The Gap – it’s bigger than I thoughtNovember 23, 2009
So there I am, sitting in my villa, gazing at the things around me that I take for granted. Multiple luxurious bedrooms, ensuite bathrooms, a big, well-equipped kitchen, a garden and a nice pool. Then there are all the bule toys that many of us seem to hold sacred, like satellite TV, airconditioning, fridges, fans, wifi, comfy furniture … it’s a good life. But my local friends that come to visit don’t really see all that with the same perspective as I do. They look around and take in the surroundings, but they don’t really seem to view it as a home. “You live here by yourself?” they say in a tone of incredulity. To them, it’s some sort of aberration, something so far removed from what they consider to be a home that it may as well be a department store, or a monument.
They wear the same expression as they do when walking past a luxury hotel – it’s there, but somehow it doesn’t seem relevant to them. The first question they always ask is not “How many bedrooms?”, but “How much do you pay in rent per month?” I’m too embarrassed to tell them, because they would be shocked, knowing that they could buy a house in Denpasar for an amount equivalent to just four months of my rent. Their second question is never articulated, but hangs in the air just the same: “How well do you treat your staff?” After some rapid-fire colloquial Bahasa interchanges with my pembantu, they relax a bit. I get looks which approximate guarded approval, mixed in with subliminal messages which inform me that they still think I’m crazy, but at least I’m the happy sort and therefore probably harmless. I feel like I have correctly answered Question One of some bizarre unspoken exam. In their eyes, I have perhaps moved one step closer to being qualified to live here in this peculiar, oversized, unBali-like edifice.
I can understand this, because in Bali, family is everything. Even if I have my own family or guests staying here during visits, my live-in helper is considered to be my permanent ersatz ‘family’. Therefore the measure of my worth as a human being is how I treat her, not where I live or what I own. I have always thought that she has been happy staying here. On one level, she probably is. But I see the anticipation in her eyes and her joyful body language as she leaves for her one night and one day off each week – a parole of sorts – to stay with her family and spend some time with her fiancee. And that has nothing to do with the physical surroundings of the family home where she stays. I’ve been there. It’s tiny, consists of one room and absolutely minimal furnishings and facilities. It’s also spotless and tidy, and the hospitality of her family is absolutely heart-warming. It’s home – in a way that my villa, for all of its excesses, can never be for her.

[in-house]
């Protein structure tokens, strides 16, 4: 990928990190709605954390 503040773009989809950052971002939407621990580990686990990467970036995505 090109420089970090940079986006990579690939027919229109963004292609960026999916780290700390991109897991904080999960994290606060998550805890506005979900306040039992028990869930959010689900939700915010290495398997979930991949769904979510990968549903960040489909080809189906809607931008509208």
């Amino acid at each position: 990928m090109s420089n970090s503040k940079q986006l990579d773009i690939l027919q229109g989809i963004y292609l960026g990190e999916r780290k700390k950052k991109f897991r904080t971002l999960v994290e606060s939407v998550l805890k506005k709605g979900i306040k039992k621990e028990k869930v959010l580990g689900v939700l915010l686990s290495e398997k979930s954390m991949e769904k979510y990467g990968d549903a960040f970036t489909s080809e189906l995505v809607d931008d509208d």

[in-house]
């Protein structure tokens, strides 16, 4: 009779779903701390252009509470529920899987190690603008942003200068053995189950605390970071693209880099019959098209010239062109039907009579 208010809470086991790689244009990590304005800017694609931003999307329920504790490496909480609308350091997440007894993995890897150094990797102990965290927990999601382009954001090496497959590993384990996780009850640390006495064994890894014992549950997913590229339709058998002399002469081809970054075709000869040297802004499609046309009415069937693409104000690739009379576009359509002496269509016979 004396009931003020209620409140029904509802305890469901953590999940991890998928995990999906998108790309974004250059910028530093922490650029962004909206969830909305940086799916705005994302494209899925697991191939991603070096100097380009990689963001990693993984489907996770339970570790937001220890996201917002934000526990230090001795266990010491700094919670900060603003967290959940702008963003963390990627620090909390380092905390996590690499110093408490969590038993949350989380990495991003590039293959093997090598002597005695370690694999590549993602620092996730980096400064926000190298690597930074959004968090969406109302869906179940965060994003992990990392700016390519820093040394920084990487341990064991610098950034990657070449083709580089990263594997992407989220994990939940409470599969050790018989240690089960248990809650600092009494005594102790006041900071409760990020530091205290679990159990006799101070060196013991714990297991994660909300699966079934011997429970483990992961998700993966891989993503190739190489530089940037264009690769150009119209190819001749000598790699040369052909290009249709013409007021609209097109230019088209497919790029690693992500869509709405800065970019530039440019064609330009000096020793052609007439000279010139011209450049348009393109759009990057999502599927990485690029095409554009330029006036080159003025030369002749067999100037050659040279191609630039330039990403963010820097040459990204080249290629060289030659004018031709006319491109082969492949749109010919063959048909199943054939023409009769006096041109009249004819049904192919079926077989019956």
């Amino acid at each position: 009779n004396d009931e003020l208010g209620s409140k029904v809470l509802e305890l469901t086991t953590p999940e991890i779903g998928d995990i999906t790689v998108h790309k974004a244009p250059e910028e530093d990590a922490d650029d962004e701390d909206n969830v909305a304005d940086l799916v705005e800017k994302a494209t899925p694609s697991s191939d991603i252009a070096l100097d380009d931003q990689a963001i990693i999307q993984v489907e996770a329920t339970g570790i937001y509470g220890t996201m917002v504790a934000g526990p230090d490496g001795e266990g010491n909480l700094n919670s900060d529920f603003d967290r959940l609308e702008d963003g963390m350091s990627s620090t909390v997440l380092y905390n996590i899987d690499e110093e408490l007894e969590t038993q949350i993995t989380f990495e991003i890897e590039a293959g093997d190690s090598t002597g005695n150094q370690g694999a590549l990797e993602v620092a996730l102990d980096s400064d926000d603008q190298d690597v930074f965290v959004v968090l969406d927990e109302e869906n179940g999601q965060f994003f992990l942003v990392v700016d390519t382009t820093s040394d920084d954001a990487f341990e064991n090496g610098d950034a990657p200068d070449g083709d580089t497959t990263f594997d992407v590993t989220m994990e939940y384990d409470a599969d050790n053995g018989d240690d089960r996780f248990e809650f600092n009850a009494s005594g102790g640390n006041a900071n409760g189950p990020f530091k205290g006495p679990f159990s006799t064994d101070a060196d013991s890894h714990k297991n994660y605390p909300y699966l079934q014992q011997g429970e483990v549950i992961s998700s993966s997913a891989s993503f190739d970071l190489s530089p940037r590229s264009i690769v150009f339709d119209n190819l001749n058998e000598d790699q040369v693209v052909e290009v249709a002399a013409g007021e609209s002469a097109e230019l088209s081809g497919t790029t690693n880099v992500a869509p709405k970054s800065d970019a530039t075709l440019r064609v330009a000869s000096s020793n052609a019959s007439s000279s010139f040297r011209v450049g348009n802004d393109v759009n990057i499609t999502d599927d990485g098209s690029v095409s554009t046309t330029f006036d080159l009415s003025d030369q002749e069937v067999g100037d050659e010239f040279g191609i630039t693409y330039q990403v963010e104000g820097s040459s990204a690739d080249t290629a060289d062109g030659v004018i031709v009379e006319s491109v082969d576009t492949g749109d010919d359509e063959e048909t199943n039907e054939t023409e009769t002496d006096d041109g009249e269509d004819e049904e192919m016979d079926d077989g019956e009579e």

And now, she is getting married in a few weeks. Off to Java for an intimate family and friends wedding, then back to work at the villa after an appropriate break from duties here. Her sense of responsibility (more likely her desire to keep her job) meant that she offered to stay on as live-in helper for me after the wedding, but her eyes begged me to refuse. Her look of utter relief was priceless when I told her that of course she could keep her job – as long as she went home to her freshly-minted husband after work each day.
So now she is looking for accommodation – and not having much luck. “Everything is full” she says wistfully. Curious, I asked what she was looking for. “A kost”, she says, meaning a communal boarding house. “In Kerobokan, near my family, and under 350,000 per month”. At that price, everything goes fast.
“So, what sort of place are you looking for?” I ask. “You want, what – a bedroom, bathroom and kitchen?” She is shocked. “Oh no – too expensive! Only one room”. It’s my turn to be shocked. No bathroom? No kitchen? She reassures me that it is OK – the shared bathroom for all residents will be just 20 metres down the corridor, and there is usually a gas burner for cooking in the room. Besides, she says shyly, “my husband will be there”. What she doesn’t say is that it will be theirs. A home. And she seems so happy at the prospect.
After all this, I spent a fair bit of time gazing around my palatial digs and reflecting on economic gaps, relative wealth and happiness. I’ve heard it said that success is having what you want, while happiness is wanting what you have. I’m successful; she is happy. I’m happy too, and I realise now that she is also successful.
At least I now know what my wedding present to her and her husband will be. I’m going to stake them a year’s rent on her new kost, but I’ll make damn sure that it has at least a private bathroom. Am I spoiling them when they are already so happy? I mean, it’s not as if I’m buying them a villa or anything. All I need to do is sacrifice one meal a month at La Lucciola. That I can do. I prefer warung food anyway.